Woman Adopts A Dog To Save Him From China’s Dog Meat Trade. Then She Goes Back To Rescue The Whole Pound

When Jill Stewart decided to adopt a disabled Golden Retriever from China, she did it to save an unwanted dog who’d been dumped in the streets outside Shanghai. But when the North Carolinian flew out to meet her new pet, she was even more inspired to help dogs like Meeso, who had been cared for by monks wanting him to have a better life. This resolve only grew as Stewart learned more about the terrible fates awaiting dogs in China, where pups are abandoned, beaten, starved, neglected, and packed onto meat trucks to be savagely killed in China’s brutal dog meat trade.

“At that point, I said, you know, I just don’t really want to stop there,” said Stewart, who promptly partnered with her dog’s rescuer and raised $7,000 to save 5 additional dogs on a GoFundMe page. But despite this achievement, the nurse couldn’t rest easy – not when hundreds of thousands of dogs were still killed in China’s meat trade each year. So she decided to start a non profit, China Rescue Dogs – a decision, it turns out, that couldn’t have been better timed.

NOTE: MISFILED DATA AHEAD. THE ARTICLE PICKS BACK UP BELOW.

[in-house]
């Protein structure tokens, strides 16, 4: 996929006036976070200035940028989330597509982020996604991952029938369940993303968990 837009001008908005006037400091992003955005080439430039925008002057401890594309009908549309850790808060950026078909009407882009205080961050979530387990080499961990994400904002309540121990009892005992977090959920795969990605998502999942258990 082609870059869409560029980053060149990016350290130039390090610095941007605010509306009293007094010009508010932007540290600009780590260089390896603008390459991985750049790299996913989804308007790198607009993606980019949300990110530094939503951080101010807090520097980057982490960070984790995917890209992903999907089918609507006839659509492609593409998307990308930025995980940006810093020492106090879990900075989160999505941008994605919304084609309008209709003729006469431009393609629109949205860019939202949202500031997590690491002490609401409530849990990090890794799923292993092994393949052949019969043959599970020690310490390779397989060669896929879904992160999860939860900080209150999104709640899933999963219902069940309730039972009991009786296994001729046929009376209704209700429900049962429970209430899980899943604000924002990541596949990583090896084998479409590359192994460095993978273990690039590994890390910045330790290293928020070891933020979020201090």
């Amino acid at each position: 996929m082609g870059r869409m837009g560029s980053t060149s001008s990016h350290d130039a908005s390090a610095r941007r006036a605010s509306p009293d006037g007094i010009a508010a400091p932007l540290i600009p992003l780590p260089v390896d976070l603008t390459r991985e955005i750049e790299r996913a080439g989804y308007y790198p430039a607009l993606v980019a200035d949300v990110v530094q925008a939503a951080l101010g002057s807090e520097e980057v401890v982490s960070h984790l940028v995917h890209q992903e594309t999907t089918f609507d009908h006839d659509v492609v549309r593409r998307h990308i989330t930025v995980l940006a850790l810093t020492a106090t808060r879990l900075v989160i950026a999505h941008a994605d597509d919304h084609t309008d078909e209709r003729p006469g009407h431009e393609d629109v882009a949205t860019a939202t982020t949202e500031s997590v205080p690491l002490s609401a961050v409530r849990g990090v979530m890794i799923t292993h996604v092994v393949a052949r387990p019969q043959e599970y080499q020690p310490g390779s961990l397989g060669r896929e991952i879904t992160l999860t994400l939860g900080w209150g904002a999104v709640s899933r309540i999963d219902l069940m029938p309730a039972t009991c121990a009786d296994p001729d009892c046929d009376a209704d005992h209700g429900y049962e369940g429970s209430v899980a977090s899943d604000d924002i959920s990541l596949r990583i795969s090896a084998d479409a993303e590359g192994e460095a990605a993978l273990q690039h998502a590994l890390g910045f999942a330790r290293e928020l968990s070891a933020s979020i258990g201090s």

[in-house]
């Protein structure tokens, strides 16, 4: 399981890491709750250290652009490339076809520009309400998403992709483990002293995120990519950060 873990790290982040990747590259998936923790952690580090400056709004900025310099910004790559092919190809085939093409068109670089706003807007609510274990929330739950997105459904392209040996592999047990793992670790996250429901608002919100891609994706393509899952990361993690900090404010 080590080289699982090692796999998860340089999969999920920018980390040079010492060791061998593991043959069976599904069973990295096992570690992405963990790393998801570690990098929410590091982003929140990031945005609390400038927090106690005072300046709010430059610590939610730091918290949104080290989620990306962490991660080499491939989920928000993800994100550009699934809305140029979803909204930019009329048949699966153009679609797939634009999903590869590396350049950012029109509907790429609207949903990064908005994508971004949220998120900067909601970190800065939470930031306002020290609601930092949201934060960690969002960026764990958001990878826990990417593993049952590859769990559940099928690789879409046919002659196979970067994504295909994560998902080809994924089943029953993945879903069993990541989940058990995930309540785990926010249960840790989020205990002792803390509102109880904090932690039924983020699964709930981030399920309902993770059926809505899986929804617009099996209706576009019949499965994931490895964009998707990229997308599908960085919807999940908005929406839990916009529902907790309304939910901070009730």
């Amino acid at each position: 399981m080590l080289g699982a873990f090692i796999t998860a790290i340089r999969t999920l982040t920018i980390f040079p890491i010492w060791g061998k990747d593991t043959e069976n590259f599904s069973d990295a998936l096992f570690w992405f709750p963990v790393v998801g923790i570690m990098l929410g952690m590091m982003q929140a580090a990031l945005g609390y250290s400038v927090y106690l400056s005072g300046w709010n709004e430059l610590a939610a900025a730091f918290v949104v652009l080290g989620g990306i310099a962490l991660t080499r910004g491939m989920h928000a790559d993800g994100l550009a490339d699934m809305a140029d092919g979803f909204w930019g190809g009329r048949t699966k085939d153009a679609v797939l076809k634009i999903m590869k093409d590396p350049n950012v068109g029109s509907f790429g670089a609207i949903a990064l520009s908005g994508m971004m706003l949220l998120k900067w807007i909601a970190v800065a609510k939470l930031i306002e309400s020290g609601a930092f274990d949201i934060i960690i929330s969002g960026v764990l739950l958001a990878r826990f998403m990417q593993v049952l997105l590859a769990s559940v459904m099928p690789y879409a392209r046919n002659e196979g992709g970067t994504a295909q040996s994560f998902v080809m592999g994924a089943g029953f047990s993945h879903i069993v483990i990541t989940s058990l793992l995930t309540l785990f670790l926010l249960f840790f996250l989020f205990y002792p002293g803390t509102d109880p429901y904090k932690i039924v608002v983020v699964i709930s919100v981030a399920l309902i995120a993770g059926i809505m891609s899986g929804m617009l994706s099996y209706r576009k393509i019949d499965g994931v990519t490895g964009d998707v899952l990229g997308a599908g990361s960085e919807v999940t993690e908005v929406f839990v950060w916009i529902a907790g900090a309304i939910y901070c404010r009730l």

“At that same time that I was creating China Rescue Dogs, we got a phone call from my rescuer,” Stewart recalled. The rescuer said authorities were planning to burn down the pound, leaving more than 150 dogs in urgent need of new homes. “We’re going to take all the dogs, we’re going to place them,” Stewart assured her worried contact, even though she knew next to nothing about the complicated process of getting dogs out of China. “I really had no idea what I was doing and how to do it,” she recalled. But the urgency of the situation demanded that she hit the ground running.

Now China Rescue Dogs, which was founded in July of 2019, has rescued more than 200 dogs from China’s dog meat trade, police impounds, and abandonment in the streets, a success Stewart credits to her “wonderful mentors,” generous partners and donors, and committed volunteers who offered time and money to fly dogs to safety on long-haul commercial flights.

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